Events Calendar All events, unless otherwise noted, will be held at NYCLA Home of Law, 14 Vesey Street. Visit the Association’s website, for more details, schedule changes and additions, and to R.S.V.P. for events, which are subject to change.

September Second Annual Law Student Reception and Mentor for a Day Auction Wednesday, September 5 - 6:30 p.m. Join the Young Lawyers’ Section for an evening of food, drink, networking, and fun! Law students, “bid” auction-style (with fake money) on a mentor for the chance to “shadow” a lawyer or a judge for a day and make a valuable connection, at no cost to you. An opportunity that no law student should miss! Take advantage of complimentary event registration now. Public Service Awards and Reception Wednesday, September 12 – 6 p.m. Since 1990, NYCLA’s Committee on Public Service Awards has annually pre-

sented its Public Service Awards to honor lawyers in the public sector who have distinguished themselves as role models, innovators and problem solvers of complex legal issues. The Awards recognize the efforts of lawyers who dedicate themselves to public service, but whose achievements are not often publicly acknowledged.

Legal Counseling Project-Part I Wednesday, September 12, 2012 – 6 p.m. NYCLA members in good standing can volunteer to provide counseling to clients seeking advice in the areas of family law, consumer bankruptcy law, landlord/tenant law, and employment law at our Legal Counseling Project evening clinics. No representation of any kind is undertaken. You may be asked to review documents, answer questions, discuss areas of concern that the client should be aware of when entering into certain agreements, point out various methods whereby the client can correct a problem or seek appropriate assistance and direction.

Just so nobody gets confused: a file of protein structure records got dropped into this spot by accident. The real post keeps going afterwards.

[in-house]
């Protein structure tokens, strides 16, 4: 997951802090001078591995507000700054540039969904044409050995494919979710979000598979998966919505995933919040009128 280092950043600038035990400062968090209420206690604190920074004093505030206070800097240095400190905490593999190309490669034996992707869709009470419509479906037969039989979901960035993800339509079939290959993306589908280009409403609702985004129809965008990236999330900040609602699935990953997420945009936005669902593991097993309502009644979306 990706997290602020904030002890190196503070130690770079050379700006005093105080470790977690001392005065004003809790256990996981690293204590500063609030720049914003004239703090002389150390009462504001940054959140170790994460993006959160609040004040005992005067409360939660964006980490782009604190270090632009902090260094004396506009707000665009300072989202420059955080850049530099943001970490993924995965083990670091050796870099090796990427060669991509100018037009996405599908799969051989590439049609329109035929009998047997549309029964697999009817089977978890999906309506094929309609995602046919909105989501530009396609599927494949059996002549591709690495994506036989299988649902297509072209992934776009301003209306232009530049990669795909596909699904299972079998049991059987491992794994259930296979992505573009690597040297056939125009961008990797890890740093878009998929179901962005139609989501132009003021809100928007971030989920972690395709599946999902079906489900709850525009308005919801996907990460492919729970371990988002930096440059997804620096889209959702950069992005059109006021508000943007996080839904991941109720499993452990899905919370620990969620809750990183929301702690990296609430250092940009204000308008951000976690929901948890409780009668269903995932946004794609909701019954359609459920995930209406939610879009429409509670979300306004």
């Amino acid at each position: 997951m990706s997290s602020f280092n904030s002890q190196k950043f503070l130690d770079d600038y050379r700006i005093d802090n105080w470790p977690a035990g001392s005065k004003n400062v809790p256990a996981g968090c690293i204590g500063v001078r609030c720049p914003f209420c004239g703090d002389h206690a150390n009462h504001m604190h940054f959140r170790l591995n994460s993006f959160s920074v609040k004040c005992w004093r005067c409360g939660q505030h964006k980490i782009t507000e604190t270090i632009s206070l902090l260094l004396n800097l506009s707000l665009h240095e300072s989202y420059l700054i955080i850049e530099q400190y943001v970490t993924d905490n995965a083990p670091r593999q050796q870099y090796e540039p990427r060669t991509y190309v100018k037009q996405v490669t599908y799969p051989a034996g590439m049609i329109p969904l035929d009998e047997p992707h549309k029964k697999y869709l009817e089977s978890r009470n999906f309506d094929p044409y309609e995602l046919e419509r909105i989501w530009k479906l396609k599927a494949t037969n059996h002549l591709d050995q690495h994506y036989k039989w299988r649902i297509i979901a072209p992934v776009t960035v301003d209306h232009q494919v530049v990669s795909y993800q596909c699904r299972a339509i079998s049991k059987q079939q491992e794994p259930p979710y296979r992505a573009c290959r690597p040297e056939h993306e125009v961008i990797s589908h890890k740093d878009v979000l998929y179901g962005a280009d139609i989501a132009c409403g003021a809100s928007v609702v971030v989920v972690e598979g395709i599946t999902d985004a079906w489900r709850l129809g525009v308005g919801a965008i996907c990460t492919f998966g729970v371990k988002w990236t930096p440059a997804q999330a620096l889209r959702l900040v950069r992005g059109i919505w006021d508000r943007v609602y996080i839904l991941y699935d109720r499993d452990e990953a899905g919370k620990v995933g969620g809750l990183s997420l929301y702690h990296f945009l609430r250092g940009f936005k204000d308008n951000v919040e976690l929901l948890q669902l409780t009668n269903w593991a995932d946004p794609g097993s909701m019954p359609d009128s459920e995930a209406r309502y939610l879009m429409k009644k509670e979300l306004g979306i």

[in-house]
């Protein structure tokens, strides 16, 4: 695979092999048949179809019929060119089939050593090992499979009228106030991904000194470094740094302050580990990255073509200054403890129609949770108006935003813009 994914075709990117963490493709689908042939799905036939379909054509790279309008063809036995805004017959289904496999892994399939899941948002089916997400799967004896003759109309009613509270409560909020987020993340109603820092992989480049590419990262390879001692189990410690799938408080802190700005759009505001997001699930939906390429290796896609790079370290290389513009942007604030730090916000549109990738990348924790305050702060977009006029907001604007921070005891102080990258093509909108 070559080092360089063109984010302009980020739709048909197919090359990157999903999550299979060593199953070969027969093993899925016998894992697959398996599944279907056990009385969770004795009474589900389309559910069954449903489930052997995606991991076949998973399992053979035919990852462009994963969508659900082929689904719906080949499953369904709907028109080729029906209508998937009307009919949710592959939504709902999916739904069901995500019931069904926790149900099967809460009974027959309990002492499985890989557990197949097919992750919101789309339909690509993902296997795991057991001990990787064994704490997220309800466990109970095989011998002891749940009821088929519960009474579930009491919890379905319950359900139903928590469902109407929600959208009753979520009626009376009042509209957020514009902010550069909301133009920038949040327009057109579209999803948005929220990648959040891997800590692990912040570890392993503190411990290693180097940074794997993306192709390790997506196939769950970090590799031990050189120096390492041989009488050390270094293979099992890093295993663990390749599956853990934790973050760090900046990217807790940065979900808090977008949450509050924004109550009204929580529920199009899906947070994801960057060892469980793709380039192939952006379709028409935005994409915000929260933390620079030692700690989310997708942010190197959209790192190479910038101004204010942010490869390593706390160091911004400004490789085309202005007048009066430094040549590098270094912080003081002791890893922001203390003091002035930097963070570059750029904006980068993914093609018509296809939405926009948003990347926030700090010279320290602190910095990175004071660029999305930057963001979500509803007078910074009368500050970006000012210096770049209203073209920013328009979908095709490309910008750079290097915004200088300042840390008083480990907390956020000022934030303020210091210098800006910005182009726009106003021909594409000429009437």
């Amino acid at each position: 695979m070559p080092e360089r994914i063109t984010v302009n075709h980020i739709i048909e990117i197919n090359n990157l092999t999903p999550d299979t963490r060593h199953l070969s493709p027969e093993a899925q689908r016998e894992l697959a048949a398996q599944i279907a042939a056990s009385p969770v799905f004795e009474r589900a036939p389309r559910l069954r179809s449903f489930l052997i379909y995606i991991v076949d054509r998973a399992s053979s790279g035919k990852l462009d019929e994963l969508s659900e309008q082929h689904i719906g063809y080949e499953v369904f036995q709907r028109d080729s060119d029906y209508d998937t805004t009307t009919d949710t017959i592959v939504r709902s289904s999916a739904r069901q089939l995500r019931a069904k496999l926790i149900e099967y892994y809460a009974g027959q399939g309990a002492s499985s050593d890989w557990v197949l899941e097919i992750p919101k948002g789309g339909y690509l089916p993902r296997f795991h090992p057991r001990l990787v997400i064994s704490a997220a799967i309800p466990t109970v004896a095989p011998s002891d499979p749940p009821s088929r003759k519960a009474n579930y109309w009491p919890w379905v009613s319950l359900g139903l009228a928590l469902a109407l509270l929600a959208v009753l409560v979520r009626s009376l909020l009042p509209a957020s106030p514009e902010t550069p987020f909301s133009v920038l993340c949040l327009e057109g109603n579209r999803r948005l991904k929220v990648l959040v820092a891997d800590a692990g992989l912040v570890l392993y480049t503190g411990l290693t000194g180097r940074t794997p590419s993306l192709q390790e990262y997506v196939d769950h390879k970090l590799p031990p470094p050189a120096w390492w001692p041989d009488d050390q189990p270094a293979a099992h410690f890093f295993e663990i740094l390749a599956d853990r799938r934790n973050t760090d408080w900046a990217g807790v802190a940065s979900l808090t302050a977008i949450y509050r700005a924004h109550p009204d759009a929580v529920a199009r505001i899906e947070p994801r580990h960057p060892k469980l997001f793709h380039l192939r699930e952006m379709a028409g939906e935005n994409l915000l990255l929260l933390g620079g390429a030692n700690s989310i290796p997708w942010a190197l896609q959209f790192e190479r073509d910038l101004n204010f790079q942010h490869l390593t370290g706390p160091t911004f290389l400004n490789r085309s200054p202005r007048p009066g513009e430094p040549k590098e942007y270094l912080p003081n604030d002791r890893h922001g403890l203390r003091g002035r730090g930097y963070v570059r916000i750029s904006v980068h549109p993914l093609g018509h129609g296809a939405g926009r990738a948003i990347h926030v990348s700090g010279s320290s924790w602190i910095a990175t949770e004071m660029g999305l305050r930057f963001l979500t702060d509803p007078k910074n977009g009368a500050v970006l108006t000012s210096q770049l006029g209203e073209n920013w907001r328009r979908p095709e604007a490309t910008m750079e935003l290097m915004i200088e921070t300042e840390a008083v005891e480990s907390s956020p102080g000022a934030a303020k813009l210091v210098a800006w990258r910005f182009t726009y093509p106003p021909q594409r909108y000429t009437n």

Mentors, who are experts in the four areas, are available by phone on each clinic night to assist the volunteer attorneys. You must be admitted to the New York bar for at least two years, have one year of legal practice experience and attend both training sessions-Wednesday, September 12 and Wednesday, September 19. You will be covered under NYCLA’s malpractice insurance policy. You must commit to counsel clients one night per month from October 2012 through June 2013. Six (6) CLE credits will be awarded upon completion of the commitment. To register or for further information, call Lois Davis, director of Pro Bono Programs, at 212-267-6646, ext. 217 or email In Chambers with Hon. Karla Moskowitz Thursday, September 27 - 12:30-1:30 p.m. The Young Lawyers’ Section presents, “In Chambers” with Hon. Karla Moskowitz, Associate Justice, Appellate Division, First Department